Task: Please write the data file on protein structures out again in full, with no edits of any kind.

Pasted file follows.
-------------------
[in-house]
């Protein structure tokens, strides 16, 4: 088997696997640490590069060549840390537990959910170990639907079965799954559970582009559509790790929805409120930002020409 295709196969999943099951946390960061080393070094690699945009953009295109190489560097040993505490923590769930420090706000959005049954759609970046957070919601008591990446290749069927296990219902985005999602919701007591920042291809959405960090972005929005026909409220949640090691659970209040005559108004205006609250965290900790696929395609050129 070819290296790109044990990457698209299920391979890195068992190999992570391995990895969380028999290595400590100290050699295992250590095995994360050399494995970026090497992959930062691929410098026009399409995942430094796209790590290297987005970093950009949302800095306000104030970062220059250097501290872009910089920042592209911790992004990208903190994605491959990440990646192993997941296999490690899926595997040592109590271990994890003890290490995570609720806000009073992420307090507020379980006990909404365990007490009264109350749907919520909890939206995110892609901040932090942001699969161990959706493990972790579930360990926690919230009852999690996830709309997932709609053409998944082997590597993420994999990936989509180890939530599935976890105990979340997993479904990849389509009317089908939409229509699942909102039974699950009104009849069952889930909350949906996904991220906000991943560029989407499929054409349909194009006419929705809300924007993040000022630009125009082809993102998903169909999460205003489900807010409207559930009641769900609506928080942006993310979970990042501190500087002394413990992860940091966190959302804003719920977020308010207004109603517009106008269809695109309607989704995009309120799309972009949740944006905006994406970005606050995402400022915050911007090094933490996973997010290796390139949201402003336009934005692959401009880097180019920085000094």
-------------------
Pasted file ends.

[in-house]
């Protein structure tokens, strides 16, 4: 088997696997640490590069060549840390537990959910170990639907079965799954559970582009559509790790929805409120930002020409 295709196969999943099951946390960061080393070094690699945009953009295109190489560097040993505490923590769930420090706000959005049954759609970046957070919601008591990446290749069927296990219902985005999602919701007591920042291809959405960090972005929005026909409220949640090691659970209040005559108004205006609250965290900790696929395609050129 070819290296790109044990990457698209299920391979890195068992190999992570391995990895969380028999290595400590100290050699295992250590095995994360050399494995970026090497992959930062691929410098026009399409995942430094796209790590290297987005970093950009949302800095306000104030970062220059250097501290872009910089920042592209911790992004990208903190994605491959990440990646192993997941296999490690899926595997040592109590271990994890003890290490995570609720806000009073992420307090507020379980006990909404365990007490009264109350749907919520909890939206995110892609901040932090942001699969161990959706493990972790579930360990926690919230009852999690996830709309997932709609053409998944082997590597993420994999990936989509180890939530599935976890105990979340997993479904990849389509009317089908939409229509699942909102039974699950009104009849069952889930909350949906996904991220906000991943560029989407499929054409349909194009006419929705809300924007993040000022630009125009082809993102998903169909999460205003489900807010409207559930009641769900609506928080942006993310979970990042501190500087002394413990992860940091966190959302804003719920977020308010207004109603517009106008269809695109309607989704995009309120799309972009949740944006905006994406970005606050995402400022915050911007090094933490996973997010290796390139949201402003336009934005692959401009880097180019920085000094």